I’m in class all day. But my granddaughter currently travels throughout Italy with a backpack and an adventurous attitude. Her blog says:
A vacation is a break from everyday life that in the end leaves you to return to the same pattern.
This is a factory reset. The goal is to come back as someone completely new, refreshed, and open minded.
To rediscover what it is to be human, not to be an American.
That’s quite a statement. “To rediscover what it is to be human, not an American.” Imagine understanding the world from a human perspective, rather than a national or personal perspective. I’ve heard that some where; I believe that somewhere. Imagine.
Today, she enjoyed Venice, a city I would love to visit. I missed her travels there and any live feeds while I was teaching and at the dentist. I can hardly wait to learn about her visit. She always talks to the local residents and learns about each city and place she visits. Just think of a city whose roads are rivers, or rather canals fluctuating with the sea’s tide and connecting the tiny islands from which the city arose ten years before the birth of Jesus.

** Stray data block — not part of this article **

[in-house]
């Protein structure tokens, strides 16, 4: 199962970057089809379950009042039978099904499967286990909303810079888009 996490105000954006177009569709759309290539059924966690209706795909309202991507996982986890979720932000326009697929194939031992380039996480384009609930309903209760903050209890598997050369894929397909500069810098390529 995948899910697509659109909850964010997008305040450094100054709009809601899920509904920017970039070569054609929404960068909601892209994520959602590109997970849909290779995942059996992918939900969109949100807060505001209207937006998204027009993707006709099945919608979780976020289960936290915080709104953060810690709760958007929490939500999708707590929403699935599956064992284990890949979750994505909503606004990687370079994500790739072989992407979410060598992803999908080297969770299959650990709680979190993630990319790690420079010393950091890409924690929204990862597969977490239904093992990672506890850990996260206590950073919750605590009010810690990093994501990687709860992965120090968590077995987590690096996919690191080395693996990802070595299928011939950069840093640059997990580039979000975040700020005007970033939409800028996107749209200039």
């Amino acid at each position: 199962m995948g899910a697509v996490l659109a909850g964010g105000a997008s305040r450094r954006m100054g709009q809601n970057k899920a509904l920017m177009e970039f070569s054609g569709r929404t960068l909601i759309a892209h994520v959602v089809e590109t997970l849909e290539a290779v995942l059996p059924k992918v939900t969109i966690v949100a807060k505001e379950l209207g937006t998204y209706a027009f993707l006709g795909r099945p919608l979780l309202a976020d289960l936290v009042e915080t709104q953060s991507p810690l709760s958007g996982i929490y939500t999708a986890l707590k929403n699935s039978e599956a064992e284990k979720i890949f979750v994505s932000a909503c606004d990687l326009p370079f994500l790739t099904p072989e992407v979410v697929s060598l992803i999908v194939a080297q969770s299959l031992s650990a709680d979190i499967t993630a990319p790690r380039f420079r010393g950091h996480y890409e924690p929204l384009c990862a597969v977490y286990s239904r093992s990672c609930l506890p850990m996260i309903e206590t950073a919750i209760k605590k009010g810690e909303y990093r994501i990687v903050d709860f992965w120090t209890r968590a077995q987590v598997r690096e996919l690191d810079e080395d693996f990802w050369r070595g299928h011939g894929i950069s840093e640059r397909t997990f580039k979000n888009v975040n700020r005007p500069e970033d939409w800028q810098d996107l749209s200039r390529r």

I would have loved to see this city as she floated through the canals, winding through the waterways. What would that be like? The colors in the pictures of the houses and shops, the waves reflecting the lights of the sun, the moon, the city lights, or perhaps the fishy smell from the sea, or the constant sounds of boats bouncing on the waves and clanking on the docks. What happens when the tide recedes? So many questions about such a different type of city.
As a child, the journeys and story of the Venetian Marco Polo intrigued me — how he needed to open his mind and be more than a Venetian; I’m sure that’s why Venice has always been interesting as well.
And Allison is my Marco Polo.
I missed it.
Wonderment: asking questions
Links: Venice, Marco Polo, Allison’s blog, Imagine.